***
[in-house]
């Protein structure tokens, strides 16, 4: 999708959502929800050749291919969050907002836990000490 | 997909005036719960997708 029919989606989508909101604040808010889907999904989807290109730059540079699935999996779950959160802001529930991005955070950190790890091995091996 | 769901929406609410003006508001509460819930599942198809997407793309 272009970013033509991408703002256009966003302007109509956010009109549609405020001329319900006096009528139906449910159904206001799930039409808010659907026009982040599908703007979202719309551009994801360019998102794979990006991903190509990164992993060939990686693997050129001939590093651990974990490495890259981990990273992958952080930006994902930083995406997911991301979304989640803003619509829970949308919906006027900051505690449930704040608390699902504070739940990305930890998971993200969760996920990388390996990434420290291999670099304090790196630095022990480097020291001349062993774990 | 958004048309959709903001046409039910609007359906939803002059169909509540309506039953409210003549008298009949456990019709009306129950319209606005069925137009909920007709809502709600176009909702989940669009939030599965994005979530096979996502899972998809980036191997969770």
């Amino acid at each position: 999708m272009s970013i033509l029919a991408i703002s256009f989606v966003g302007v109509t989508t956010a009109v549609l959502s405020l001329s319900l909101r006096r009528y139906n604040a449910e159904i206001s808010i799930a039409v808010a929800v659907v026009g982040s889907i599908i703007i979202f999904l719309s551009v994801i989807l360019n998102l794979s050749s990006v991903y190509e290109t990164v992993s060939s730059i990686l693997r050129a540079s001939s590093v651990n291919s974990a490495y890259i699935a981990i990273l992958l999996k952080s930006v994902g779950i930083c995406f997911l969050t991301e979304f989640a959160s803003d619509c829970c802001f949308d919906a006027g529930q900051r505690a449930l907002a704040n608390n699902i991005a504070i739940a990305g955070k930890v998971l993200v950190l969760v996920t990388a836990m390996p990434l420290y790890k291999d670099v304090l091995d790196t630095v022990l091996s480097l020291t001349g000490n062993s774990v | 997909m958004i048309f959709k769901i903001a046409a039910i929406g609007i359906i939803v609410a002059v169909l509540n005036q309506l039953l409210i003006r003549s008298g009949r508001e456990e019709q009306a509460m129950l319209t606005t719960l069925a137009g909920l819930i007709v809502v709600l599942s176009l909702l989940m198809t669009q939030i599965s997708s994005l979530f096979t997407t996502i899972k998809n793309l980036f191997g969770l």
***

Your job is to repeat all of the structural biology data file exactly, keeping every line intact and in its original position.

[in-house]
């Protein structure tokens, strides 16, 4: 999708959502929800050749291919969050907002836990000490 | 997909005036719960997708 029919989606989508909101604040808010889907999904989807290109730059540079699935999996779950959160802001529930991005955070950190790890091995091996 | 769901929406609410003006508001509460819930599942198809997407793309 272009970013033509991408703002256009966003302007109509956010009109549609405020001329319900006096009528139906449910159904206001799930039409808010659907026009982040599908703007979202719309551009994801360019998102794979990006991903190509990164992993060939990686693997050129001939590093651990974990490495890259981990990273992958952080930006994902930083995406997911991301979304989640803003619509829970949308919906006027900051505690449930704040608390699902504070739940990305930890998971993200969760996920990388390996990434420290291999670099304090790196630095022990480097020291001349062993774990 | 958004048309959709903001046409039910609007359906939803002059169909509540309506039953409210003549008298009949456990019709009306129950319209606005069925137009909920007709809502709600176009909702989940669009939030599965994005979530096979996502899972998809980036191997969770």
């Amino acid at each position: 999708m272009s970013i033509l029919a991408i703002s256009f989606v966003g302007v109509t989508t956010a009109v549609l959502s405020l001329s319900l909101r006096r009528y139906n604040a449910e159904i206001s808010i799930a039409v808010a929800v659907v026009g982040s889907i599908i703007i979202f999904l719309s551009v994801i989807l360019n998102l794979s050749s990006v991903y190509e290109t990164v992993s060939s730059i990686l693997r050129a540079s001939s590093v651990n291919s974990a490495y890259i699935a981990i990273l992958l999996k952080s930006v994902g779950i930083c995406f997911l969050t991301e979304f989640a959160s803003d619509c829970c802001f949308d919906a006027g529930q900051r505690a449930l907002a704040n608390n699902i991005a504070i739940a990305g955070k930890v998971l993200v950190l969760v996920t990388a836990m390996p990434l420290y790890k291999d670099v304090l091995d790196t630095v022990l091996s480097l020291t001349g000490n062993s774990v | 997909m958004i048309f959709k769901i903001a046409a039910i929406g609007i359906i939803v609410a002059v169909l509540n005036q309506l039953l409210i003006r003549s008298g009949r508001e456990e019709q009306a509460m129950l319209t606005t719960l069925a137009g909920l819930i007709v809502v709600l599942s176009l909702l989940m198809t669009q939030i599965s997708s994005l979530f096979t997407t996502i899972k998809n793309l980036f191997g969770l």